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CROWN POINT — A supervisory prosecutor argued in court filings Friday that Lake County Prosecutor Bernard Carter's personal connection to the Hobart Walmart shooting did not represent an actual conflict of interest for his office.

Michael Toth, supervisory prosecutor for Lake County, argued in the state's memorandum opposing the appointment of a special prosecutor that the fact that Carter's brother-in-law was a potential witness to the Sept. 30 shooting at the Hobart Walmart did not divide his personal and professional loyalties.

Defense attorney Russell W. Brown requested Nov. 27 Judge Salvador Vasquez appoint a special prosecutor to represent the state in the case against his client, Alex C. Hughes.

Hughes, 26, is charged with two counts of attempted murder, aggravated battery, criminal gang activity and criminal recklessness on allegations he shot a 25-year-old father and his 9-year-old son the evening of Sept. 30 outside the Walmart off U.S. 30 in Hobart.

Both victims survived the shooting, but suffered multiple gunshot wounds. Hughes was taken into custody Oct. 9.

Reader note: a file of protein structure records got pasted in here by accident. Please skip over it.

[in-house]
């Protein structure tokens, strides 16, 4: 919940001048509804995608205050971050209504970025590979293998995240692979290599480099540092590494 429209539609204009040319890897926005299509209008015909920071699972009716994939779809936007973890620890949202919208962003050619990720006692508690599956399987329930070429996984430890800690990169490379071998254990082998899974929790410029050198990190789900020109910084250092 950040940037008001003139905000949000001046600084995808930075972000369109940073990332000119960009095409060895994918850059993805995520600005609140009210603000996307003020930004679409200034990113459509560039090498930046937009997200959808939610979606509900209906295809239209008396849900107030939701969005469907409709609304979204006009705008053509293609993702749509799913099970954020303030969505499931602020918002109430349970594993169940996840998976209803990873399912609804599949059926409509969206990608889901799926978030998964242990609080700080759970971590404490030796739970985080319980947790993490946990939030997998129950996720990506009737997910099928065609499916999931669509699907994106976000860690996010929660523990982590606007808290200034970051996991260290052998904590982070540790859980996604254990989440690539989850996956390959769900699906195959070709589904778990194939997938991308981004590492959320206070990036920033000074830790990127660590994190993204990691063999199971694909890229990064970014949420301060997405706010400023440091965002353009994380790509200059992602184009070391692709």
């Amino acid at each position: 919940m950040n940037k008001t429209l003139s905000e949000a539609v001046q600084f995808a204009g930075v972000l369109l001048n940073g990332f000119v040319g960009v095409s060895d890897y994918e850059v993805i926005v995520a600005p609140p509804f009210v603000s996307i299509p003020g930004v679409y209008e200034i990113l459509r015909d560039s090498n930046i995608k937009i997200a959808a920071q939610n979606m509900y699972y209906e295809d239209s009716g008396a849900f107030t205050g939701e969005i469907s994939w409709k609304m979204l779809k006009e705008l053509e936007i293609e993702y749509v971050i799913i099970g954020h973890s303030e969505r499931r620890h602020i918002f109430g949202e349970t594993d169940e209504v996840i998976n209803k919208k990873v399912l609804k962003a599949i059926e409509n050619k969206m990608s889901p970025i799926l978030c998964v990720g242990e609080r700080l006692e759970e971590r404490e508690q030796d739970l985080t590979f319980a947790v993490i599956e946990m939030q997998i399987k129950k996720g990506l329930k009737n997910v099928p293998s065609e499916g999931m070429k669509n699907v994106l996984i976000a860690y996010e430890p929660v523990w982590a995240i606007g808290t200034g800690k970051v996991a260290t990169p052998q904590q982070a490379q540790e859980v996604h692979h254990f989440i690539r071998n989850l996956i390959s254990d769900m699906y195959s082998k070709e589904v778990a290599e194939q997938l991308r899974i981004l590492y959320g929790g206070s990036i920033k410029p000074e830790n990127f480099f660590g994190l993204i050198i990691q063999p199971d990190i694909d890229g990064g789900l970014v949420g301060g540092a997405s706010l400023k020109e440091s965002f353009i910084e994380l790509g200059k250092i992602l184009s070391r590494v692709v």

Brown said he was informed by Toth that Carter's sister was in the Walmart at the time of the shooting. His brother-in-law was sitting in a vehicle outside the Walmart and witnessed a black male with a gun, according to Brown.

State code provides that a special prosecutor, who is independent of the Lake County prosecutor's office, may be appointed by the court if the judge finds by clear and convincing evidence that appointment is necessary to avoid an actual conflict of interest, according to the state's memo.

“An actual conflict arises where a prosecutor places himself in a situation inherently conducive to dividing his loyalties between his duties to the state and his personal interests,” according to the memo.

Though Carter's brother-in-law is a potential witness, Toth argued Carter has “no special interest in this case.”

Toth said Carter's brother-in-law would potentially testify that he saw a black male with a gun walk by his car on the night of the shooting. The brother-in-law could not identify the person with the gun, and there was more than one individual armed at the time of the shooting, the memo states.

Furthermore, Hughes' defense attorney has indicated Hughes will assert he acted in self-defense, which makes the question of identity inessential to the case.

“Finally, the entirety of the altercation is caught on surveillance video,” Toth states. “Given this, the jury, and Mr. Carter, do not even have to rely on Mr. Carter's brother-in-law's testimony to make an informed decision on what happened that evening.”

Vasquez is scheduled to rule on the motion Tuesday.


Lake County Courts and Social Justice Reporter

Steve covers Lake County courts and social justice issues for The Times. The UW-Milwaukee graduate joined The Times in 2016 after reporting on criminal justice in New Mexico and Wisconsin.